We have an email id, info@<ourdomain>.com This email id is being hacked frequently and mails are sent from this email id, Following is the example of one such email.

From: info@<ourdomain>.com [mailto:info@<ourdomain>.com]
Sent: 20 October 2014 03:00
To: info@<ourdomain>.com
Subject: Starten Sie Ihre Karriere mit unserem Unternehmen!

Wir begrüssen Sie und möchten ihnen die Zusammenarbeit mit unserem Team anzubieten und erzählen über unsere Arbeitsbedingungen.

Erstens sollen Sie keine Beitrage einrichten um bei uns zu arbeiten.

Das ist eine gute Gelegenheit für die Rentner, Frauen im Schwangerschaftsurlaub,oder für diejenigen, die von den Stressen, 
der Hektik und der Konkurrenz loskommen möchten,
oder für diejenigen, die eine Möglichkeit suchen, Teilzeit zu arbeiten und zusätzliches Geld zu verdienen.
Sie können ihre Arbeitszeit von 2 bis 8 Uhr variieren.

Ihr Gehalt beträgt 3500 Euro und Bonus.( Es hängt von den Arbeitsstunden ab)

Wir arbeiten von Montag bis Freitag von 09.00 Uhr bis 18.00 Uhr.

Für weitere Information schreiben Sie bitte uns per E-MAil:[email protected].

Translation given by Google Translate is,

Subject: Start your career with our company! 

We welcome you and want to offer them the cooperation with our team and tell about our working conditions.

First, you should set up no contributions to work with us.

This is a good opportunity for the pensioners, women on maternity leave, 
or for those who want to get away from the stressing, the bustle and competition,
or for those looking for a way to work part time and earn extra money. 
You can vary their working hours 2-8 clock.

Your salary is 3500 euros and bonus. (It depends on the working hours from) 

We work from Monday to Friday from 09.00 bis 18.00 clock clock. 

For more information please send us an e-MAil: [email protected].

How to stop these kind of frauds? How to secure our email ids from these kind of fraudsters. We have hosted our website in justhost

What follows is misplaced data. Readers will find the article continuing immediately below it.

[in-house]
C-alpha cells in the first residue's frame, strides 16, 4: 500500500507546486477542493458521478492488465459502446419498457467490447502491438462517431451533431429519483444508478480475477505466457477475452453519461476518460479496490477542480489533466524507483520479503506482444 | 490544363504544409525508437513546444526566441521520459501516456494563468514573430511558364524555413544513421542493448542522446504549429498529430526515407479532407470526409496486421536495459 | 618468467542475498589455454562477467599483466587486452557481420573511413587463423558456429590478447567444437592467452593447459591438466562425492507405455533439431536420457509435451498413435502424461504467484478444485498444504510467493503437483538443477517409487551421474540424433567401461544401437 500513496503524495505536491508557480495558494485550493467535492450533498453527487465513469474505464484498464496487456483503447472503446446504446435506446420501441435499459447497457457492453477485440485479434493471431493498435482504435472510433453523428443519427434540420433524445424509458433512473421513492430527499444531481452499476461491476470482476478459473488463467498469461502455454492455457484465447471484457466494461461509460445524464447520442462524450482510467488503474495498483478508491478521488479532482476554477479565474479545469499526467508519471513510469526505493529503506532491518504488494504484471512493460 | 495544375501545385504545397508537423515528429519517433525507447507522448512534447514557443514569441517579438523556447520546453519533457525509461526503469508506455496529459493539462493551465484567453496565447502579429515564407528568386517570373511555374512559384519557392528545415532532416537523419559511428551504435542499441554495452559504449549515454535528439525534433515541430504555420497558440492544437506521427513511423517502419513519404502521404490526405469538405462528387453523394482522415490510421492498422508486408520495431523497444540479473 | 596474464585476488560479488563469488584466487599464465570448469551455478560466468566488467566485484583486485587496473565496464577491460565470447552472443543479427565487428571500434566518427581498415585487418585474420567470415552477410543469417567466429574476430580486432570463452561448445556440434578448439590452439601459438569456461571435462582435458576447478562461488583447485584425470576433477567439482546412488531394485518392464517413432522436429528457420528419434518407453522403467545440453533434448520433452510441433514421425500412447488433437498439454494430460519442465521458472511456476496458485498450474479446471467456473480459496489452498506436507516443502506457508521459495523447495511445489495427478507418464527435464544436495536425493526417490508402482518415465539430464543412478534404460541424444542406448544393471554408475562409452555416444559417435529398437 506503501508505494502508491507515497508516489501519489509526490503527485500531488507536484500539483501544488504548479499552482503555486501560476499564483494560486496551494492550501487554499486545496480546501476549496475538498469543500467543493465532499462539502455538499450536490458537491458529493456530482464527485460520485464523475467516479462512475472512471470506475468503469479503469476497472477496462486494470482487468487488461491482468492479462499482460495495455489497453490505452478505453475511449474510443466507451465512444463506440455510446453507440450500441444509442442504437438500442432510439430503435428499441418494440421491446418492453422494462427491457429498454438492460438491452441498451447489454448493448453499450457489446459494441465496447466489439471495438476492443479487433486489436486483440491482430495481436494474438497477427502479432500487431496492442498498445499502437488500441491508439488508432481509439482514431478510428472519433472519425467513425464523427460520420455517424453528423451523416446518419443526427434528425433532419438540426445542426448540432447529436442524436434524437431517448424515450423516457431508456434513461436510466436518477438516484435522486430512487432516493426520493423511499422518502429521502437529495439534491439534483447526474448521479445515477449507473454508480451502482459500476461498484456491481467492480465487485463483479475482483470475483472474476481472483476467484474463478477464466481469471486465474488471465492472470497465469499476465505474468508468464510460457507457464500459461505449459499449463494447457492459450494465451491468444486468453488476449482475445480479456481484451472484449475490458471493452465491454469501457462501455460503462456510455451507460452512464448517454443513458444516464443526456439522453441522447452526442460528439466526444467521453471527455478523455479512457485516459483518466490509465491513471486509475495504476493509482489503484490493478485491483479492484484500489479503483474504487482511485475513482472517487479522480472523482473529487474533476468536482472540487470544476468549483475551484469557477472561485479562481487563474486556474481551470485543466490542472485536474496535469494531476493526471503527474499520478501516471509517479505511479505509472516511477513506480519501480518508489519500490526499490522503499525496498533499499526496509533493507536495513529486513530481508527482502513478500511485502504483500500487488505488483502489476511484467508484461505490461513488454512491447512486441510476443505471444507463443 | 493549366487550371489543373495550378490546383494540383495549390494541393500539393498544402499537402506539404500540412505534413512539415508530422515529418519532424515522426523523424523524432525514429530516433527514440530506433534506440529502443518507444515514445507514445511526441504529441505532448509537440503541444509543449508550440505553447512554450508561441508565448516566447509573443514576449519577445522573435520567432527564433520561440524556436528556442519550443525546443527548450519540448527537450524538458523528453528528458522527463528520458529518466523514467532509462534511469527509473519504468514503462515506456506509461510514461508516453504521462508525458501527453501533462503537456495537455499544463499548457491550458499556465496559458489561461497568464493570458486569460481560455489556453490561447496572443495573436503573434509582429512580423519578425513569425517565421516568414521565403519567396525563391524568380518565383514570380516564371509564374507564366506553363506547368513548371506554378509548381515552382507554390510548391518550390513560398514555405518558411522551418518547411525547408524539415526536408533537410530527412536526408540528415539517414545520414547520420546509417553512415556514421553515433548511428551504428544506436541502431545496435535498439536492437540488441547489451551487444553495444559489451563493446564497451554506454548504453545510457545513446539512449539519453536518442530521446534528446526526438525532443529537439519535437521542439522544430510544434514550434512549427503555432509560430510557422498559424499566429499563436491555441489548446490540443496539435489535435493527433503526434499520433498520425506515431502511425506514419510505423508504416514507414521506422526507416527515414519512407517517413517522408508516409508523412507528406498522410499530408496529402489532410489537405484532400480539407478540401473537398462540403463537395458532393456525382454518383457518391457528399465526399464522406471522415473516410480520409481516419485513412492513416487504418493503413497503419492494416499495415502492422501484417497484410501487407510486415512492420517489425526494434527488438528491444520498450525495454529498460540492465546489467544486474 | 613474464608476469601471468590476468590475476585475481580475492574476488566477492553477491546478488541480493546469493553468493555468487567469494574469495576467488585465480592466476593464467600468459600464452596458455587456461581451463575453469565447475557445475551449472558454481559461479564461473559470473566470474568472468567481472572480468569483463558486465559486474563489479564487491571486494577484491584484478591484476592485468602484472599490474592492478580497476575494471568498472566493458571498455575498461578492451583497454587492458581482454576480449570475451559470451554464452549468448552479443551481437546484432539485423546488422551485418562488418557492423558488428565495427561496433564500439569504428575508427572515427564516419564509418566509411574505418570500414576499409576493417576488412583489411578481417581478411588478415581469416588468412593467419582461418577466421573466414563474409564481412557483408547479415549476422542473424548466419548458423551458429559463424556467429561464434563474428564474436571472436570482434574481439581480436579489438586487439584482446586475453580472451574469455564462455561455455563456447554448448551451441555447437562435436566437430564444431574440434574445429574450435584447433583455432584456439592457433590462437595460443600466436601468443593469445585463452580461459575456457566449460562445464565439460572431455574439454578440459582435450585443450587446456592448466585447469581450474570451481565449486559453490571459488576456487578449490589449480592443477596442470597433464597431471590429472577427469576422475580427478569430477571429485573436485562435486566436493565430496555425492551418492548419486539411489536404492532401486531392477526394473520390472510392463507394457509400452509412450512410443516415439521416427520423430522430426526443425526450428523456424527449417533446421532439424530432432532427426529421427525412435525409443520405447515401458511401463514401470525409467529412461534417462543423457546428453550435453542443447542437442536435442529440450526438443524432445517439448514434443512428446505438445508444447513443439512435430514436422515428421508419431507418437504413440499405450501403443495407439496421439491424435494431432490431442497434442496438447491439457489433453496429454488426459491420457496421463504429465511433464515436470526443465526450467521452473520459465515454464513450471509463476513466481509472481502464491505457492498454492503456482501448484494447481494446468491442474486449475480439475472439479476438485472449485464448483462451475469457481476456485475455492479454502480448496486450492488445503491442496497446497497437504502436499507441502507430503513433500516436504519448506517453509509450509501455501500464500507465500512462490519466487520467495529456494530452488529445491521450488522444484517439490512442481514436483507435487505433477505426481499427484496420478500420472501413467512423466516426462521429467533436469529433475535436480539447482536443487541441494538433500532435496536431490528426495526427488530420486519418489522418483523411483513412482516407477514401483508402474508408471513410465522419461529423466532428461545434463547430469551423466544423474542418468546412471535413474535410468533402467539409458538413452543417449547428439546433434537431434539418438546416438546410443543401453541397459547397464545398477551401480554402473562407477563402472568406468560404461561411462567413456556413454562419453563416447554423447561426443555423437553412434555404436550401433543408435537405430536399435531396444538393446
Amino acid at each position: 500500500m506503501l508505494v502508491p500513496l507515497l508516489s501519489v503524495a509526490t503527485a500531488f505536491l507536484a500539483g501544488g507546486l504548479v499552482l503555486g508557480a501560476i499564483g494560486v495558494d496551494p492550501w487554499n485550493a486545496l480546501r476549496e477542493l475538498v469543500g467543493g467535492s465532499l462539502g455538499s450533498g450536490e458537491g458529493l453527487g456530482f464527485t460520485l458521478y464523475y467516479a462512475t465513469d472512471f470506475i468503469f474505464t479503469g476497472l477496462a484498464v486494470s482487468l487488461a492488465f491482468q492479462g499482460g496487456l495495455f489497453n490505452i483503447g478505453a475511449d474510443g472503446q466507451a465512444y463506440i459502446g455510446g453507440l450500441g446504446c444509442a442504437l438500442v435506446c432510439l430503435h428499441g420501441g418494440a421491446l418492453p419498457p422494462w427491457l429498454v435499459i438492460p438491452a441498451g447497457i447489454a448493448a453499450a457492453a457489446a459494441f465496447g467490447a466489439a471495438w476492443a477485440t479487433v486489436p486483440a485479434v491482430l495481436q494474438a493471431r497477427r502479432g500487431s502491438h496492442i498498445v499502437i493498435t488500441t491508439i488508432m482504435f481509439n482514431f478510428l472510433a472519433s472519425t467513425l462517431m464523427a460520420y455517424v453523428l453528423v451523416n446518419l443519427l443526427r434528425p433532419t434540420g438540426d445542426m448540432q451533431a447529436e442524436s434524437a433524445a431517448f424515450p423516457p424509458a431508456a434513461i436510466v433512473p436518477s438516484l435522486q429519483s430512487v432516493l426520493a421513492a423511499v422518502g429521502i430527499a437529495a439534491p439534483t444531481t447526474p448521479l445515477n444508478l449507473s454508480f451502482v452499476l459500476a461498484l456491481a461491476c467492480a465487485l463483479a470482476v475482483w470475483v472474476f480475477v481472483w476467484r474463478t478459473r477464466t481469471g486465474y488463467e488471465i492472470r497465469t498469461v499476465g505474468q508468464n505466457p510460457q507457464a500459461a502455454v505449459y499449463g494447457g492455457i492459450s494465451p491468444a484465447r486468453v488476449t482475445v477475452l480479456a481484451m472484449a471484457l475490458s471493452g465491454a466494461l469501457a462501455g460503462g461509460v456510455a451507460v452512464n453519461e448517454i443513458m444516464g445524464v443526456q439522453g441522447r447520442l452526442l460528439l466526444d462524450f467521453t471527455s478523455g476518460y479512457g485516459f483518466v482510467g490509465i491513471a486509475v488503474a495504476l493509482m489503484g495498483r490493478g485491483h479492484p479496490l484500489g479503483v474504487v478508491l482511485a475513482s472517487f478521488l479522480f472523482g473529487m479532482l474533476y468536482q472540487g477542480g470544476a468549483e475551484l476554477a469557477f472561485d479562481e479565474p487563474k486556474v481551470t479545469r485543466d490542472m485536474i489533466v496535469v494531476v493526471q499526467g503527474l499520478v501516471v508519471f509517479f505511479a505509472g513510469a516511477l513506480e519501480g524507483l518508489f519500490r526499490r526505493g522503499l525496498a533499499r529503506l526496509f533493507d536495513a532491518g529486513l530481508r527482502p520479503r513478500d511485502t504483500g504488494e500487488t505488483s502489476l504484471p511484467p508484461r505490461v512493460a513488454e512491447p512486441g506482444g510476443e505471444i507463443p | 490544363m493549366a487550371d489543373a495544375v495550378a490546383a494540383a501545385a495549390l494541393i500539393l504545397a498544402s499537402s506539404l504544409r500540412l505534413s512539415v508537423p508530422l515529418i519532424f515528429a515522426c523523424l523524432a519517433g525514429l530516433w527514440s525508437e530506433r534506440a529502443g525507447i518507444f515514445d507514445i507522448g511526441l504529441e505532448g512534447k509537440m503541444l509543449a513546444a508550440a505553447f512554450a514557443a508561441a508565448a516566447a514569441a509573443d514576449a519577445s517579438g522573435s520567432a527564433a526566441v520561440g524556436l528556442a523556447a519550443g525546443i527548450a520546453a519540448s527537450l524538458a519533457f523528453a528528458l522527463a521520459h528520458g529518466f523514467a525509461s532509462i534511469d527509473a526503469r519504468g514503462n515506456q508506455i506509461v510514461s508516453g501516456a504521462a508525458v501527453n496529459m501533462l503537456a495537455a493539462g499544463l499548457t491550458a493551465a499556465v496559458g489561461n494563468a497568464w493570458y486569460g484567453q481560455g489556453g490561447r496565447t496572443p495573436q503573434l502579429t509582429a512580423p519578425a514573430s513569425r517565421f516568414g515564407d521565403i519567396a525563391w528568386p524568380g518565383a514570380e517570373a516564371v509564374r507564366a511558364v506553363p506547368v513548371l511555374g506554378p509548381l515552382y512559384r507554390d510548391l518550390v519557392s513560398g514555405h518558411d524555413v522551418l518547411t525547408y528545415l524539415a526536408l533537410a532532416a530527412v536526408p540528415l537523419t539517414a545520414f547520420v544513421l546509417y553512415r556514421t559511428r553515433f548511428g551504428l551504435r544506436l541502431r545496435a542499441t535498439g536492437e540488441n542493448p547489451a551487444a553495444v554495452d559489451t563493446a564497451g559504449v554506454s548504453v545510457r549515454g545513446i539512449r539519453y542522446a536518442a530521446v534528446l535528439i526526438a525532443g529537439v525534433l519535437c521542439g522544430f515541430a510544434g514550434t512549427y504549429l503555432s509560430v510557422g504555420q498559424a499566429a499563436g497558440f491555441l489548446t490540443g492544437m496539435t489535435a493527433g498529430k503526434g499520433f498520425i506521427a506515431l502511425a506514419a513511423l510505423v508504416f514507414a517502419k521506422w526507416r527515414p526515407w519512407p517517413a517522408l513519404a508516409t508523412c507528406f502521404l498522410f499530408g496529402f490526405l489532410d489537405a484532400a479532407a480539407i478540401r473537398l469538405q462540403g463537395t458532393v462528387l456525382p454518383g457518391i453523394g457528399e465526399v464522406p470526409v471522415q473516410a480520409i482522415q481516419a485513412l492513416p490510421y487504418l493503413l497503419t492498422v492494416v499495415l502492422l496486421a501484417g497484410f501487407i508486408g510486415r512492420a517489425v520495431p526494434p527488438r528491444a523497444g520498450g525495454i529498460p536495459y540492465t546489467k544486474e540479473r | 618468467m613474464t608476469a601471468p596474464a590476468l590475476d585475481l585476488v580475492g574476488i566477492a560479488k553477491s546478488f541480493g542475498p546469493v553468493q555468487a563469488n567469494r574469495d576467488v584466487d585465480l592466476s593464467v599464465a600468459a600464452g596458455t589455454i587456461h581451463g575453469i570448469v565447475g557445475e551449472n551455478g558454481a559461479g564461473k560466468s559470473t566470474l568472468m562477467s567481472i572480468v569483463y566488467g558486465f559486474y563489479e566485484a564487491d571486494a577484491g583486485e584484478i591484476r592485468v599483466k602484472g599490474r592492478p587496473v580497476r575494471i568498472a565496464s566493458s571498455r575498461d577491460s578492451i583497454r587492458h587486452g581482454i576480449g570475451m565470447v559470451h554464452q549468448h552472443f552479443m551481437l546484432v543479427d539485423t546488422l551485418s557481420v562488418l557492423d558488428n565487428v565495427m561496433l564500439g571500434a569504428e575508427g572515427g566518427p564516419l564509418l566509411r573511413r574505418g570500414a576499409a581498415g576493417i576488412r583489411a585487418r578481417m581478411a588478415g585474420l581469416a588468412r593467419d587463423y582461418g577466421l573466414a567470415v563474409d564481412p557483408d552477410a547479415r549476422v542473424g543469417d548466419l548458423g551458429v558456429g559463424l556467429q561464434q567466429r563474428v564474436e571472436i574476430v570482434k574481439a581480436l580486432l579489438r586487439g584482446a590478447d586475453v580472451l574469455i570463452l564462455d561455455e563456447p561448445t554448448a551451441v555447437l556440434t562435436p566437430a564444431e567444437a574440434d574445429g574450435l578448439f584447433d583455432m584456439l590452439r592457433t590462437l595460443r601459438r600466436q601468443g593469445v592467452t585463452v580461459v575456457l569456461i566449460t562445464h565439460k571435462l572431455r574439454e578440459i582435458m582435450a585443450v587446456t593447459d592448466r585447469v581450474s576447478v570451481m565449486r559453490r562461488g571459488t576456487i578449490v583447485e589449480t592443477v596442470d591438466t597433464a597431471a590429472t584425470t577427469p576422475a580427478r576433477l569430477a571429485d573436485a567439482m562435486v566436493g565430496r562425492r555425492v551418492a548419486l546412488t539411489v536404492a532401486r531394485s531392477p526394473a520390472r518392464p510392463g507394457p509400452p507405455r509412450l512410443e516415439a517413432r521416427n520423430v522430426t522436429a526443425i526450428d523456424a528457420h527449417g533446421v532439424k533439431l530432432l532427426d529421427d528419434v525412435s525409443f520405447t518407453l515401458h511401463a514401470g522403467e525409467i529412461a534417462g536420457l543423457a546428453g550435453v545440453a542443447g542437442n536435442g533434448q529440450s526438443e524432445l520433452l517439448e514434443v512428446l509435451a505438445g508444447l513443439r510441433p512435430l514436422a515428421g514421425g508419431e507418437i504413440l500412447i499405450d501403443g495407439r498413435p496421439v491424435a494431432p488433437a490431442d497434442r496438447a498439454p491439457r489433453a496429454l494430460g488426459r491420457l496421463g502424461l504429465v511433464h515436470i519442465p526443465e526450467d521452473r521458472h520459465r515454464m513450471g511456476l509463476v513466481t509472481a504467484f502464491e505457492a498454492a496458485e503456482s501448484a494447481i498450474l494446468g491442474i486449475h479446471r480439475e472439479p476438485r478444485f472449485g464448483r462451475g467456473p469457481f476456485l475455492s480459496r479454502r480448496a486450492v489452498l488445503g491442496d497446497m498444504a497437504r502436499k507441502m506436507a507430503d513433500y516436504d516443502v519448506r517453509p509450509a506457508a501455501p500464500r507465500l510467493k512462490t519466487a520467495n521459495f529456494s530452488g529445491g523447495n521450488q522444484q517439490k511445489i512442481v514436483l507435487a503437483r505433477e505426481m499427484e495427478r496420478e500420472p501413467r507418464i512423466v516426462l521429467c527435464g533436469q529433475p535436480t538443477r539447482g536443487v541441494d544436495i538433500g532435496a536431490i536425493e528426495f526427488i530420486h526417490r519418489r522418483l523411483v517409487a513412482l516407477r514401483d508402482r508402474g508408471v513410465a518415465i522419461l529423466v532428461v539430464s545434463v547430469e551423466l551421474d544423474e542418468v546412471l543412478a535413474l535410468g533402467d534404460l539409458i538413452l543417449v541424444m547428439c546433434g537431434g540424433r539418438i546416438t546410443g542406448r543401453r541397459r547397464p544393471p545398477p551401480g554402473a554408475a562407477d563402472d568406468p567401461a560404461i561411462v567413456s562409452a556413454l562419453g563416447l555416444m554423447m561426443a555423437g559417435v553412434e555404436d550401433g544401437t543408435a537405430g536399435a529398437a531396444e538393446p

Following is the raw email header,

Return-Path: <info@<ourdomain>.com>
Envelope-to: info@<ourdomain>.com
Delivery-date: Sun, 19 Oct 2014 14:07:51 -0600
Received: from [] (port=28228 helo=rev-78-41-168-158.radiolan.sk) by just68.justhost.com with esmtp (Exim 4.82) (envelope-from <info@<ourdomain>.com>) id 1XfwlZ-0001B6-Re for info@<ourdomain>.com; Sun, 19 Oct 2014 14:07:51 -0600
Message-ID: <7B28D9A1FC8A5084D7265E0375AF7B28@KJAK166XR7>
From: <info@<ourdomain>.com>
To: <info@<ourdomain>.com>

Subject: Starten Sie Ihre Karriere mit unserem Unternehmen!

Date: 19 Oct 2014 22:29:44 +0100
X-SpamFlt-Status: Not Detected
X-KASFlt-Status: Status: trusted
X-KASFlt-Status: Rate: 0
X-KASFlt-Status: Lua profiles 67777 [Oct 15 2014]
X-KASFlt-Status: Method: white email list
X-KASFlt-Status: {received from trusted sender <info@<ourdomain>.com>: white list}
X-KASFlt-Status: {RECEIVED: dynamic ip detected}
X-KASFlt-Status: Version: 5.2.1
X-KASFlt-Status: {Bot: susp-dmspammer}
MIME-Version: 1.0
X-SpamFlt-Phishing: Not Detected
Content-Type: multipart/alternative;
X-Priority: 3
X-MSMail-Priority: Normal
X-Mailer: Microsoft Outlook Express 6.00.2900.2180
X-MimeOLE: Produced By Microsoft MimeOLE V6.1.7600.16807
X-Identified-User: {0000:just68.justhost.com:local:local} {sentby:Delivered locally}

Update 2:

Because of lot of spam mails sent from our email id, info@<ourdomain>.com, our email ids from this domain and our domain gets blacklisted. How to stop this?

  • 13
    Your e-mail id is not hacked. It's like sending a package to someone with an Amazon sticker and logo on it. With a good printer, given enough skill, you can fake (or spoof) such a packing envelope or box. This is the same kind of game, so nothing is hacked - it is spoofed!
    – SPRBRN
    Commented Oct 20, 2014 at 8:18
  • 6
    Notice that the German by itself looks autotranslated :-)
    – Bergi
    Commented Oct 20, 2014 at 11:38

1 Answer 1


This is because SMTP does not offer great spoofing protection, so typically you can connect to a server and claim to be someone else. The best way to fix this would be to set up an SPF record with a hard fail, which is expressed using a- and typically is at the end of the record as -all. You would have to be certain of where your emails are coming from. You can use other domain names or IP addresses for this. Below is an example of the TXT record you'd need for SPF. There are many how-tos available. If you are concerned legitimate messages will be dropped, you could also enable DMARC reports before actually turning on a hard fail, and instead using the soft fail which is expressed as ~.

example.com. IN TXT "v=spf1 ip4: ip4: a -all"
  • 1
    There is also DMARC, BTW.
    – Uwe Keim
    Commented Oct 20, 2014 at 13:24

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